Importance of Cold Chain in Agriculture and Allied Sectors


The importance of maintaining a cold chain in agricultural and allied sectors can’t be overstated. A properly functioning cold chain helps reduce food wastage, preserve quality, and ensure the safety of perishables like fruits, vegetables, meat, poultry, fish, and dairy products. Let’s delve deeper into various aspects of how cold chain influences these vital industries.

Role of Cold Chain in Reducing Food Wastage

India suffers from high post-harvest losses each year, with estimates placing food wastage at around 30-40% annually for fruits and vegetables alone. One of the primary reasons for this is lack of adequate cold chain infrastructure across the supply chain from farms to markets. Cold storage facilities help maintain the freshness and extend the shelf life of produce by slowing down metabolic processes. By ensuring temperature-controlled transportation from farms to processing plants or markets through refrigerated vehicles, cold chain minimizes decay and spoilage. It plays a key role in reducing wastage of perishables estimated to be worth billions of dollars each year. Proper cold chain would allow for year-round availability of products and reduce price volatility in the market.

Importance of Quality Preservation

Maintaining the quality and nutritional value of agricultural produce through an efficient cold chain is crucial. Refrigeration helps slow down biochemical changes and microbial activity in fruits and vegetables, thereby retaining their natural color, texture, flavor and essential vitamins and minerals. Timely shifts of produce to cold storage facilities or refrigerated vehicles prevents moisture loss, wilting and browning – all of which damage the organoleptic properties. For meat, fish and dairy, temperature control throughout the supply chain from slaughterhouses/dairies to retailers is a must to prevent quality deterioration through bacterial growth or enzymatic reactions. A robust cold chain aids quality assurance and fetch higher market prices for farm products.

Ensuring Food Safety

Cold chain plays an indispensable hygiene role in keeping foodborne illnesses at bay. Rapid product perishability makes agriculture highly susceptible to contamination by pathogens during handing, transportation and storage in the absence of appropriate refrigeration. By maintaining the chilled environment, cold chain inhibits microbial proliferation including that of Salmonella, E. coli, Listeria, etc., thus preventing food spoilage and protecting public health. Time-temperature abuse during any part of the cold chain can significantly compromise safety. Modern refrigerated warehousing with HACCP-compliant protocols and GPS-enabled fleets for transportation are vital cogs in the food safety wheel.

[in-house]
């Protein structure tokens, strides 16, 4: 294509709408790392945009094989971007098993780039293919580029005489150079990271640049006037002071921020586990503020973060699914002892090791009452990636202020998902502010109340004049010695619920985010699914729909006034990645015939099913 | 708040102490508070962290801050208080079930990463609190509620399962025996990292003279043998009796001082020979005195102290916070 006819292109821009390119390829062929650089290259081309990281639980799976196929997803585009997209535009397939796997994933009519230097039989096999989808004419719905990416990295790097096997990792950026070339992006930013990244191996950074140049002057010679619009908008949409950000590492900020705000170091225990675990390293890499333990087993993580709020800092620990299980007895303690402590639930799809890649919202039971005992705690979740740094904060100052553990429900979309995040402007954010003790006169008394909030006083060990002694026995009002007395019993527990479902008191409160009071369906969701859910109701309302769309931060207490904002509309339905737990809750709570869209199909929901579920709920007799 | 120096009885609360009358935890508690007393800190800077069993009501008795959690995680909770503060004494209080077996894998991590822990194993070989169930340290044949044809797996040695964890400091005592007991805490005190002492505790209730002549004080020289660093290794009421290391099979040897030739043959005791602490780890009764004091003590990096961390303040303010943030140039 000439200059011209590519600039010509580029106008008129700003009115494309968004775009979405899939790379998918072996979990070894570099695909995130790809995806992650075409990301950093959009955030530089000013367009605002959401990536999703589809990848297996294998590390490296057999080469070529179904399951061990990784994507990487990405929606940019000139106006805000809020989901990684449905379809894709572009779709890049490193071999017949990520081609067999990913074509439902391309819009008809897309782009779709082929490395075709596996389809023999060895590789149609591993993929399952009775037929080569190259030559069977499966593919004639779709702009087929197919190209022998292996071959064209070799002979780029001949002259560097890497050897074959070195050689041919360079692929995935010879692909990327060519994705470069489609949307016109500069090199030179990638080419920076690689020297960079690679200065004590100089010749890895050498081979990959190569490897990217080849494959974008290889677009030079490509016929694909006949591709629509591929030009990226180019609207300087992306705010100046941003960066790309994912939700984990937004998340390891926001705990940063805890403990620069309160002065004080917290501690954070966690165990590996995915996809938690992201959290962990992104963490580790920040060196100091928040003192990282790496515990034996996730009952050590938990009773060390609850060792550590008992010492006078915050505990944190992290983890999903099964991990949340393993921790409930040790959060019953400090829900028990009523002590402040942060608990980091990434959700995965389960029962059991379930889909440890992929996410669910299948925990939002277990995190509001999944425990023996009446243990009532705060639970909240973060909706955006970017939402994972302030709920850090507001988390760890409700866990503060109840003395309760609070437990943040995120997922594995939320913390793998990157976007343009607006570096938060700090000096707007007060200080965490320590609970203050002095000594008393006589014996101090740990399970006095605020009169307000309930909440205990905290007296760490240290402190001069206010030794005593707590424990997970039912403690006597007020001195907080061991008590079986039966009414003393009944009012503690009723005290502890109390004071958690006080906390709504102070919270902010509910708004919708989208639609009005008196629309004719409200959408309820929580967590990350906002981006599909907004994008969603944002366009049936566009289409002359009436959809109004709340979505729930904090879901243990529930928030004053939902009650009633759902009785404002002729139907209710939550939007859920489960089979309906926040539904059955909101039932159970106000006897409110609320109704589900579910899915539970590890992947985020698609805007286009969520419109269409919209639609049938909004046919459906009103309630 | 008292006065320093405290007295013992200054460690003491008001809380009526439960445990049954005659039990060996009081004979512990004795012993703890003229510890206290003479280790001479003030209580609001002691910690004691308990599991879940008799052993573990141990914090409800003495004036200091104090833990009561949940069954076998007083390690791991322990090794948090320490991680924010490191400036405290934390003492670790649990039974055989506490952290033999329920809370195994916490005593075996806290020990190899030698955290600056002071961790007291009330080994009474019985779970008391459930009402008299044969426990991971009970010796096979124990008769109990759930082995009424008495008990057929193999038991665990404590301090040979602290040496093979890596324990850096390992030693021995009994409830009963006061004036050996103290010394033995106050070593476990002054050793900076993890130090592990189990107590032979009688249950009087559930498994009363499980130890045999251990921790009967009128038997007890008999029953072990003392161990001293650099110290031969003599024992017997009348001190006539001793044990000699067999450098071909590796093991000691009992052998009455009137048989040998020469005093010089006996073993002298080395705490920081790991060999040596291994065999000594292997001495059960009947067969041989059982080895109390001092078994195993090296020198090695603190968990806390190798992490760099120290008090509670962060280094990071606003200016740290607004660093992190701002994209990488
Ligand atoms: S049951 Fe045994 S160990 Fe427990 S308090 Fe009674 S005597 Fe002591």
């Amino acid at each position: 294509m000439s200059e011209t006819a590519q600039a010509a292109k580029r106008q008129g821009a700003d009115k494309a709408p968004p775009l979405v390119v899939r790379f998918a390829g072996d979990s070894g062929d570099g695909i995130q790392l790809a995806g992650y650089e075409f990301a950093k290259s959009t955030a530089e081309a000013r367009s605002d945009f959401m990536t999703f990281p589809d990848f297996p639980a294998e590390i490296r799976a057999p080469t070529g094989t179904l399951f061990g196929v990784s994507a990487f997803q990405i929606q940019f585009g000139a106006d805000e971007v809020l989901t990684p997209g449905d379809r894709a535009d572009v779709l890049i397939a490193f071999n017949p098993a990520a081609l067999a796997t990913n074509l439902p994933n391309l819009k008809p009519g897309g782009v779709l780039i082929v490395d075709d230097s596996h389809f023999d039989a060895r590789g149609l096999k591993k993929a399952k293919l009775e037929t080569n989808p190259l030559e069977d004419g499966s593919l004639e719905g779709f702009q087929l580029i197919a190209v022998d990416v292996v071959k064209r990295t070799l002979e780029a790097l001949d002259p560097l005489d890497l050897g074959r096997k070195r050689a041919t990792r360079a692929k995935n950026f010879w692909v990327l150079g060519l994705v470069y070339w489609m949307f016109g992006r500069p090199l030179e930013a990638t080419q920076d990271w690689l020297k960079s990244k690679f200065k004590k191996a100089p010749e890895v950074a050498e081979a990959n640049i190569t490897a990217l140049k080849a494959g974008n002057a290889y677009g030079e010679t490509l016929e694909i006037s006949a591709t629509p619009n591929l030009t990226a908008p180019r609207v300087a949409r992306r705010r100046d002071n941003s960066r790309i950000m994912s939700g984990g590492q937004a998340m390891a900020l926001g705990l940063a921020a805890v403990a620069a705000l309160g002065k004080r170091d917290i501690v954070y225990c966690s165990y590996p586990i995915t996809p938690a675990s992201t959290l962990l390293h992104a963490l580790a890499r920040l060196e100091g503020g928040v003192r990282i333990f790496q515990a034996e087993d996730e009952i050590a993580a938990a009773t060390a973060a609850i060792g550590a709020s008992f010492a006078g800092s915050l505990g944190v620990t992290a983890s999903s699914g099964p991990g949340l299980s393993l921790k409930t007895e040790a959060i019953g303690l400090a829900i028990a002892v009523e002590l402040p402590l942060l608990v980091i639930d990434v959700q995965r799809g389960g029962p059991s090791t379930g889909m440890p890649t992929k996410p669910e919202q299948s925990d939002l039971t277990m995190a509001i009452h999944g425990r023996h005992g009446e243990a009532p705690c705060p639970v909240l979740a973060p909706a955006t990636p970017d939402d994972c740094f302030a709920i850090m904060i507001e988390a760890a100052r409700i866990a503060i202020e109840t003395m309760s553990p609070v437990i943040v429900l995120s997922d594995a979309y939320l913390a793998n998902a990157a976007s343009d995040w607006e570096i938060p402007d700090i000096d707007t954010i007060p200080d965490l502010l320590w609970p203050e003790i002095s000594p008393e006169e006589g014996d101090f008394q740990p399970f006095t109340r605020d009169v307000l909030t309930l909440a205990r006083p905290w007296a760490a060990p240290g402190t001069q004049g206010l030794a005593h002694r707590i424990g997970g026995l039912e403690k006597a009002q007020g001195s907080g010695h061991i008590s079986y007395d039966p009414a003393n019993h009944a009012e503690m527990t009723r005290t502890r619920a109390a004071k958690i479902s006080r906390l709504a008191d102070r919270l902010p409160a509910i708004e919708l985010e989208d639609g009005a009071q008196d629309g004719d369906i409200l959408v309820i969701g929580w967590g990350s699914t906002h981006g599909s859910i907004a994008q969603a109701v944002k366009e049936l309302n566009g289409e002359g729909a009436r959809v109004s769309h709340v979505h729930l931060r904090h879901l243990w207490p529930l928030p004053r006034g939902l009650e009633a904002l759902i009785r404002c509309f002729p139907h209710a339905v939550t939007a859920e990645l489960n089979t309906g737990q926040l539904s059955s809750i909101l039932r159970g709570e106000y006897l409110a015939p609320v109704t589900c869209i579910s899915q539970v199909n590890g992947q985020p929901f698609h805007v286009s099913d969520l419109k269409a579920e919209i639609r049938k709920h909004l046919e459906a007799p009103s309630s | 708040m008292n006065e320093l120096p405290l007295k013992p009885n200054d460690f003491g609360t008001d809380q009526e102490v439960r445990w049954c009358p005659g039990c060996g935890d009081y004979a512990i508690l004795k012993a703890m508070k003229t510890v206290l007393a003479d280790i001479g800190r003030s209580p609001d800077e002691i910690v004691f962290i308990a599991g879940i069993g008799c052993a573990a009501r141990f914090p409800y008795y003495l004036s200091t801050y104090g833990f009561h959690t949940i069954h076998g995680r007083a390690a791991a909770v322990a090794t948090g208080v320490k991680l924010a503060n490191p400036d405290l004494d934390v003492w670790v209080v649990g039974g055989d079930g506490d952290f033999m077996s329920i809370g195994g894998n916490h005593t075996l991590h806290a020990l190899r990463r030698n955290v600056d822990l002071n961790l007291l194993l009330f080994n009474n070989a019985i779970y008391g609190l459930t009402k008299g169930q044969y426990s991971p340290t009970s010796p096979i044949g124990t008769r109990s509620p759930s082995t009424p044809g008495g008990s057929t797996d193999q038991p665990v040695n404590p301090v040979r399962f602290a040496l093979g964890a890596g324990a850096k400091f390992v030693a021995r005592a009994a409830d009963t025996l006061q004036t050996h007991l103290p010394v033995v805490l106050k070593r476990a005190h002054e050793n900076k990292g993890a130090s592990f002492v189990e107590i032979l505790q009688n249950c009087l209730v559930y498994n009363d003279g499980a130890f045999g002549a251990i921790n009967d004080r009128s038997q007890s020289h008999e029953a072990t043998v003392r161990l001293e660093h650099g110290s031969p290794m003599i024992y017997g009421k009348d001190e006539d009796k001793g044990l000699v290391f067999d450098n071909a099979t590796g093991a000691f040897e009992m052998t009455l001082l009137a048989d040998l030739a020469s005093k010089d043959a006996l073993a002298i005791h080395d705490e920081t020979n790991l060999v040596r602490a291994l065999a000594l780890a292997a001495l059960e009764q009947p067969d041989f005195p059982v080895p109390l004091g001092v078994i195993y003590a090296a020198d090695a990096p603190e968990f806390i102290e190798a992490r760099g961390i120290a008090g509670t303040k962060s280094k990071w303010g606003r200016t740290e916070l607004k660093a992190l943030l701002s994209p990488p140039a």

Challenges of Cold Chain in India

While the need for cold chain is well-recognized, its development in India still faces several challenges:

Lack of Infrastructure: There is a massive gap between the existing cold storage capacity of around 32 million tons and the demand of over 70 million tons across the country. Most older facilities are in disrepair while new investments are inadequate even for major commodities.

High Operational Costs: Cost of establishing and running refrigerated facilities from source to destination is substantial due to high capital expenditure and operating expenses of equipment, energy charges etc. This price sensitivity poses challenges for widespread adoption.

Fragmented Farms: India’s highly fragmented farm sector with numerous small and marginal holdings dispersed over large regions makes centralized collection and transportation logistically difficult.

Unorganized Value Chain Actors: Presence of multiple intermediaries and lack of integration between farmers, pack-houses, transporters and retailers results in non-standard practices and temperature excursions.

Policy and Awareness: Absence of supportive policies, loans, tax benefits etc. and lack of cold chain education among value chain participants inhibits scale-up and efficient management of facilities.

Government Initiatives to Boost Cold Chain

To address some of the above barriers, the central and state governments have rolled out several initiatives to facilitate cold chain infrastructure development:

Operationalizing the Rs. 10,000 crore scheme under Agriculture Infrastructure Fund for loans at low-interest rates for setting up integrated cold chain projects.

Providing Rs. 7664 crore budgetary allocation under the ‘Scheme for Integrated Cold Chain and Value Addition Infrastructure.’

Supporting private sector participation through Viability Gap Funding and Public Private Partnership models to plug gaps in storage, transport and processing segments.

Promoting Farmer Producer Organizations to help smallholders collectively utilize cold storage and logistics through hub-and-spoke models.

Establishing Central Sector Infrastructure Development Scheme for projects of national importance at mega food parks, seaports etc.

Supporting establishment of cold storage clusters and control & monitoring of temperatures in vehicles through IoT-based technologies.

Using Krishi Udaan initiative for air transport of fruits, vegetables, fisheries etc. to distant markets.

Implementing schemes for capacity building, training and extensive IEC campaigns regarding importance and management of cold chain.

If these initiatives are effectively implemented along with private investments, India can hope to develop an efficient cold chain network that positively impacts its agriculture and food processing sectors immensely in the coming years. A well-functioning cold chain will play a pivotal role not just economically but also socially by way of job creation and reduced price volatility advantage to consumers.